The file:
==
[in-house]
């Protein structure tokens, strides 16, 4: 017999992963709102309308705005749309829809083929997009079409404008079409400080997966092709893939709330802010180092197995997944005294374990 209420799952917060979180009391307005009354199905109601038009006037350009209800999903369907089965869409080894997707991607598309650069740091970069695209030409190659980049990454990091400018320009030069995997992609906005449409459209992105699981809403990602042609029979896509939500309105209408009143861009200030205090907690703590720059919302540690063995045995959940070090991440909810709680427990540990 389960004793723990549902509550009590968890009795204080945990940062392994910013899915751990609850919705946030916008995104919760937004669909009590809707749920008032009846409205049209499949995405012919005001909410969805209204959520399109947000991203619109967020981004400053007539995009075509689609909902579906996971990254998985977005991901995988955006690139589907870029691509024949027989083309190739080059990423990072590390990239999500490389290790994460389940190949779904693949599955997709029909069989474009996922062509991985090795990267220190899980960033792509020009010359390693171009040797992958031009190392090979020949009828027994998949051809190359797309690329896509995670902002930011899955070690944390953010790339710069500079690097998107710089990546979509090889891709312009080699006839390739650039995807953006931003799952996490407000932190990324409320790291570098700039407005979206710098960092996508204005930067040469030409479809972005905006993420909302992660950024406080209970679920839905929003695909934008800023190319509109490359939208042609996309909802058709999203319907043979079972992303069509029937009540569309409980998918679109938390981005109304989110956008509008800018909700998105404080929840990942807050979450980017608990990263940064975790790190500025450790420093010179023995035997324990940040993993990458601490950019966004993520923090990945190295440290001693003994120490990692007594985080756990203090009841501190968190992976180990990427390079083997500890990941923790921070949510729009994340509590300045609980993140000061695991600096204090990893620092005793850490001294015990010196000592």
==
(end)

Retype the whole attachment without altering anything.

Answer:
[in-house]
């Protein structure tokens, strides 16, 4: 017999992963709102309308705005749309829809083929997009079409404008079409400080997966092709893939709330802010180092197995997944005294374990 209420799952917060979180009391307005009354199905109601038009006037350009209800999903369907089965869409080894997707991607598309650069740091970069695209030409190659980049990454990091400018320009030069995997992609906005449409459209992105699981809403990602042609029979896509939500309105209408009143861009200030205090907690703590720059919302540690063995045995959940070090991440909810709680427990540990 389960004793723990549902509550009590968890009795204080945990940062392994910013899915751990609850919705946030916008995104919760937004669909009590809707749920008032009846409205049209499949995405012919005001909410969805209204959520399109947000991203619109967020981004400053007539995009075509689609909902579906996971990254998985977005991901995988955006690139589907870029691509024949027989083309190739080059990423990072590390990239999500490389290790994460389940190949779904693949599955997709029909069989474009996922062509991985090795990267220190899980960033792509020009010359390693171009040797992958031009190392090979020949009828027994998949051809190359797309690329896509995670902002930011899955070690944390953010790339710069500079690097998107710089990546979509090889891709312009080699006839390739650039995807953006931003799952996490407000932190990324409320790291570098700039407005979206710098960092996508204005930067040469030409479809972005905006993420909302992660950024406080209970679920839905929003695909934008800023190319509109490359939208042609996309909802058709999203319907043979079972992303069509029937009540569309409980998918679109938390981005109304989110956008509008800018909700998105404080929840990942807050979450980017608990990263940064975790790190500025450790420093010179023995035997324990940040993993990458601490950019966004993520923090990945190295440290001693003994120490990692007594985080756990203090009841501190968190992976180990990427390079083997500890990941923790921070949510729009994340509590300045609980993140000061695991600096204090990893620092005793850490001294015990010196000592």